…along with some 2007 quarterly updates, more 2006 service industry reports coming soon, and lots of 2005 reports now available.
If you’re instead looking for retail sector industry statistics (including food and accommodations), check out:Annual Retail Trade Survey, which includes 2005 data.
Or if you’re researching the manufacturing sector, try:Manufacturing Current Industrial Reports, with many 2006 reports along with selected 2007 quarterly updates.
The Census Bureau is a powerful industry research resource, if you know where to look. Start with these sites – we think you’ll heart them.
p.s. You can find these links along with more free industry research sites on the BizToolkit, by selecting Industry Research from the drop-down menu.
Doesn’t that remind you of Mr. T? Or is that just me?
Anyway. What I’m officially referring to is more end-of-year lists! Today’s lists highlight big companies, powerful business leaders, and delightful places to live. Let’s take a look.
Last week, BizJournals.com came out with America’s Fun Cities, a ranking based on food, shopping, and entertainment. Don’t feel too bad Memphis. After all, you could have been #51.
The Read/Write Web Blog announced their pick for the Best Big Web Company. (Note: it’s not Google. They’re number two.)
And Fortune Magazine came out with the 25 most powerful people in business.
Sorry, Mr. T – it’s strictly businesspeople.
Why do people purchase the things they do? Is it neurological? Cultural? Social? American RadioWorks, public radio’s documentary unit, set out to find the answer.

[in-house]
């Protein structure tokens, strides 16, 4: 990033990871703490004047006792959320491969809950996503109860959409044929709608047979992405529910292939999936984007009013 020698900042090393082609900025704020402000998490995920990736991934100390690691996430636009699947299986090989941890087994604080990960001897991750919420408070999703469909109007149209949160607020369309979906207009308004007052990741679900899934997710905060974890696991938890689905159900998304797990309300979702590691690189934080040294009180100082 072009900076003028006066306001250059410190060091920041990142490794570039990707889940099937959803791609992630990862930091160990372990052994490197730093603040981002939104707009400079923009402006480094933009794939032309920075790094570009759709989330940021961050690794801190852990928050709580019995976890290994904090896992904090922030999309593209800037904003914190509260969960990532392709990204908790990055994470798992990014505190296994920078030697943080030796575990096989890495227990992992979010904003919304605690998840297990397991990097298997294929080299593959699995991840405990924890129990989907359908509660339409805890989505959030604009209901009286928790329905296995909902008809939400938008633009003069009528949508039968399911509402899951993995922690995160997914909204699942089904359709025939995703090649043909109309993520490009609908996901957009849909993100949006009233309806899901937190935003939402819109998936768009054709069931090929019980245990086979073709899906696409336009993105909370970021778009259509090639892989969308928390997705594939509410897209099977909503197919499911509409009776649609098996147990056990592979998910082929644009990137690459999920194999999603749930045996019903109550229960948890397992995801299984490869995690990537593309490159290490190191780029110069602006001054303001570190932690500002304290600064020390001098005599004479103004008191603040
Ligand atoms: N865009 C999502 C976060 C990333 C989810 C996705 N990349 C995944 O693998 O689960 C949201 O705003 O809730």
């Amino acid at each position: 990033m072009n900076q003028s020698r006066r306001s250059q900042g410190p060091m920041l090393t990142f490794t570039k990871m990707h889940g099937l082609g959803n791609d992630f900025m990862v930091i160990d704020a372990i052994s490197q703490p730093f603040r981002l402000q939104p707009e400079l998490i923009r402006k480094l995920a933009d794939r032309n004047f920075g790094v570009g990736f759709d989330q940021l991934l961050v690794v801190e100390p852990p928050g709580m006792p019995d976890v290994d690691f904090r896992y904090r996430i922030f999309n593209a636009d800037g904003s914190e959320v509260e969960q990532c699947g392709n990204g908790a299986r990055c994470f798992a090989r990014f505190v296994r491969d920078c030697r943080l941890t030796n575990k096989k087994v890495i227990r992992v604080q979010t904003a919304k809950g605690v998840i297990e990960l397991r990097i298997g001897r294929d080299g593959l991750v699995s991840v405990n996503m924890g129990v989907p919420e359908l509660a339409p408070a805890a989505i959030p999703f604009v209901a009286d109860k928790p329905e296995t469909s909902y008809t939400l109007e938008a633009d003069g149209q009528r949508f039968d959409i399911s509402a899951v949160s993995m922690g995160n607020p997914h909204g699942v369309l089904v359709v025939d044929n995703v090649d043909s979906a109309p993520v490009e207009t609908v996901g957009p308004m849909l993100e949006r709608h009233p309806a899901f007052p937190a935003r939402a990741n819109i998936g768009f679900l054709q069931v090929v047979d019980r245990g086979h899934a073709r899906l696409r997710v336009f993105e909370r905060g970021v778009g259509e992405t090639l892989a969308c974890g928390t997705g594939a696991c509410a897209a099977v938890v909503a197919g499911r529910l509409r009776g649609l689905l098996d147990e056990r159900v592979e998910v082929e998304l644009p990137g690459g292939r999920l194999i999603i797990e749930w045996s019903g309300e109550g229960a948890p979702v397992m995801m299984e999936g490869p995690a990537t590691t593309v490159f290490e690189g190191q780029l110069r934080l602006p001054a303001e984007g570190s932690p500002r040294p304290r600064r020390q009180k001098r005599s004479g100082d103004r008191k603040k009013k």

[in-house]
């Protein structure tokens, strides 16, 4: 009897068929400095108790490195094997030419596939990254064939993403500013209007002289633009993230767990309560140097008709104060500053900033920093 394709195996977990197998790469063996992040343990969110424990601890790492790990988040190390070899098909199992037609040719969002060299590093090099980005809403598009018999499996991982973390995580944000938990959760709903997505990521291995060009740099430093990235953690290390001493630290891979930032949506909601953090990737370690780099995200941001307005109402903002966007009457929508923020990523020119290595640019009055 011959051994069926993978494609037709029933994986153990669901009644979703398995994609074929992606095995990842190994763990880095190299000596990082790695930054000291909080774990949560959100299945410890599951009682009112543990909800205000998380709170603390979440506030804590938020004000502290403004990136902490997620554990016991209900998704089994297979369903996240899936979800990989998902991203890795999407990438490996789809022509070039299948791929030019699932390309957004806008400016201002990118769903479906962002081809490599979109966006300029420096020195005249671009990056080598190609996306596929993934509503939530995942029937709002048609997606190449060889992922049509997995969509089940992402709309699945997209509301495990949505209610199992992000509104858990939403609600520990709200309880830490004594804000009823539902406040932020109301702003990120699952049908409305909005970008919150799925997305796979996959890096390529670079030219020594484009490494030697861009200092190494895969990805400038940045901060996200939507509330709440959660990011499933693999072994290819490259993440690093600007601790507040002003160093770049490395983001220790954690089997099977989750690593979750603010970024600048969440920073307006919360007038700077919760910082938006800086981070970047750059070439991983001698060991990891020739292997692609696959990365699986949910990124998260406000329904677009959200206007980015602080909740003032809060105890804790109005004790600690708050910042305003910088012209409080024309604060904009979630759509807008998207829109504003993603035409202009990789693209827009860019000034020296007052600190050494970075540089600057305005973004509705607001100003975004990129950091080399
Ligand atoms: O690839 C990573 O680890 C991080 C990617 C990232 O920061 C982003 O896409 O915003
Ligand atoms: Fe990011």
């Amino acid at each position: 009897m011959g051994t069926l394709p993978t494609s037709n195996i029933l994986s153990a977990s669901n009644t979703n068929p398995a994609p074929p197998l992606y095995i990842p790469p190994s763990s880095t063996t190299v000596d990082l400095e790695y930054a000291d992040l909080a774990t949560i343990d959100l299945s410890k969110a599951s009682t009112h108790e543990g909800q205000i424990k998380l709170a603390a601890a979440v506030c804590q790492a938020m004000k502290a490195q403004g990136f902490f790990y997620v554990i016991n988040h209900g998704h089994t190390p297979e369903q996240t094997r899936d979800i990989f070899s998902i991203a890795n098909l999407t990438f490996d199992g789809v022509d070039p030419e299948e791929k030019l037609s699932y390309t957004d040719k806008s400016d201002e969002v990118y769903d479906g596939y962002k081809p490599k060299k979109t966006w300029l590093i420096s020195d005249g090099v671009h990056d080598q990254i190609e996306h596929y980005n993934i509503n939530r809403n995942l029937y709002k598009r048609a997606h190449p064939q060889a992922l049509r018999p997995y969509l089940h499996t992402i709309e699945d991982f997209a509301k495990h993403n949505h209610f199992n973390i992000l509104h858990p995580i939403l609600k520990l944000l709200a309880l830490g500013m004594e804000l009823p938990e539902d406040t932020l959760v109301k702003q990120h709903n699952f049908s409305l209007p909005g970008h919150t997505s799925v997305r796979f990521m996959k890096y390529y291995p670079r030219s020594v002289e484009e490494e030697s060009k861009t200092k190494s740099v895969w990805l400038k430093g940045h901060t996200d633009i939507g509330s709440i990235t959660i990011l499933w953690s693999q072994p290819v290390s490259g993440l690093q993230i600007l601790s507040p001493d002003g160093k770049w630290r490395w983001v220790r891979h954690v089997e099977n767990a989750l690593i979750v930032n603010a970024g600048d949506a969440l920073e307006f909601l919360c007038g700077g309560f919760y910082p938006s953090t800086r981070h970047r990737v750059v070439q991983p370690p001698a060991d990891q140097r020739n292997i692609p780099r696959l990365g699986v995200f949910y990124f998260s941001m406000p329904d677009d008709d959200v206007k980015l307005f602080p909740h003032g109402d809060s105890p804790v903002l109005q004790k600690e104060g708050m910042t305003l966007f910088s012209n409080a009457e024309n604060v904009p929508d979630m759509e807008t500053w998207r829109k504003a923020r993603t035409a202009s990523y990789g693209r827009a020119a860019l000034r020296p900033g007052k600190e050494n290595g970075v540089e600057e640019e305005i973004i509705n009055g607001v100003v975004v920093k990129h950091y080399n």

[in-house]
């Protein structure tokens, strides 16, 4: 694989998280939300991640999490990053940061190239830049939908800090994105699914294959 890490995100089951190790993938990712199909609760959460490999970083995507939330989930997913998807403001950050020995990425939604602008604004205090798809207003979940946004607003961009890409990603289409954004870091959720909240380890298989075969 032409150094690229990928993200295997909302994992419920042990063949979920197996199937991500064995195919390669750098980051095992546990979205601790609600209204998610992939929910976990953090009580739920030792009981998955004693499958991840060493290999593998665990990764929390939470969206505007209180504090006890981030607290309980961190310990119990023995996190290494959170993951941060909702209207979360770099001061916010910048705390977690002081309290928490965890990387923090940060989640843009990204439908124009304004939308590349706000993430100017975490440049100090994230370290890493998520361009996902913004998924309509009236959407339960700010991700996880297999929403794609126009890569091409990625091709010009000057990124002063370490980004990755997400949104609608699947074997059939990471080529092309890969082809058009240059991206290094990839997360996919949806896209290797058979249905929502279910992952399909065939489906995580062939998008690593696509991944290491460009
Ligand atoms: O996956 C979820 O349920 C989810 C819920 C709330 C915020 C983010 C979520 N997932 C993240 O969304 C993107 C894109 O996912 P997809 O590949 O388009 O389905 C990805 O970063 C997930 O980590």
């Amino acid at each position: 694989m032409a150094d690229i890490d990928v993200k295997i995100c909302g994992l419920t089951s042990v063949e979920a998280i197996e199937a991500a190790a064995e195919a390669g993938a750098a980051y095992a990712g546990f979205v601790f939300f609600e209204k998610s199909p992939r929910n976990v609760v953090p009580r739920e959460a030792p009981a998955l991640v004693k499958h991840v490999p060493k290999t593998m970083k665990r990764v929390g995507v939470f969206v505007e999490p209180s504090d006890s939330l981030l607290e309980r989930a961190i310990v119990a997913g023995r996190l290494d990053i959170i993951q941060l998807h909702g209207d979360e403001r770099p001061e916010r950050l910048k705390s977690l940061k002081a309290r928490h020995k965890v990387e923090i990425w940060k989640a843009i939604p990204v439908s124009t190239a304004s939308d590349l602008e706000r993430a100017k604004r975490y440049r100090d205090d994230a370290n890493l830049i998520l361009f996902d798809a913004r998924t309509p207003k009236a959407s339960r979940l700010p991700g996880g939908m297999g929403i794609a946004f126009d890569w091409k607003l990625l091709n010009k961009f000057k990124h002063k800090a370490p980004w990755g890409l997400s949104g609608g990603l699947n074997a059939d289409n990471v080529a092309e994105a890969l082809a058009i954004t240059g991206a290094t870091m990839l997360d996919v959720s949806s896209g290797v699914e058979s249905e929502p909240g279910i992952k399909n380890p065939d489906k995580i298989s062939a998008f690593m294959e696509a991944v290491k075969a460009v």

What they came up with is this site: Design of Desire. It chronicles the biological impulses of purchase decisions (Tightwads and Spendthrifts), the ways in which retail design affects buyers (Buying the Tribe), and how branding gets personal online (A Brand of Me).
If you’ve bought or sold anything recently – and we think you probably have – this site might shed some light on that purchase. Think of it as the “why” of buying.
The Web is positively churning these days with end of the year lists, touting the best and the brightest of 2007. We’ll bring you word of the big lists throughout December here on the Hill Library blog, but what can you do with them?
You can use these 2007 lists to make a guess about what 2008 will be like – because what’s leading edge today is commonplace tomorrow.
So when Oxford University Press lists top words of the year you might assume that these highlight new ideas working their way into our everyday vocabulary.
When Yahoo lists 2007 search trends and Google announces fastest growing search terms, you can discover the types of topics holding our collective attention.
The things that spark our interest today just might charge our credit cards tomorrow. Can you use these lists to plan strategically?
Stay tuned for more end-of-year lists!
Targeting your marketing message to a particular group of people can be a powerful strategy, but also a daunting task. Wouldn’t it be nice to be able to get out into a community and just talk to folks, face-to-face?
With Ethnic Events you can find cultural events, festivals, and get-togethers in your area. Search by ethnicity, event date, and event location and then contact the event organizers and ask about sponsorship or the possibility of setting up a booth.
Multicultural marketing doesn’t have to involve a big advertising team and slick, expensive design elements. It can just be you, talking to people about how your product or service can help them. Ethnic Events can help you find those people.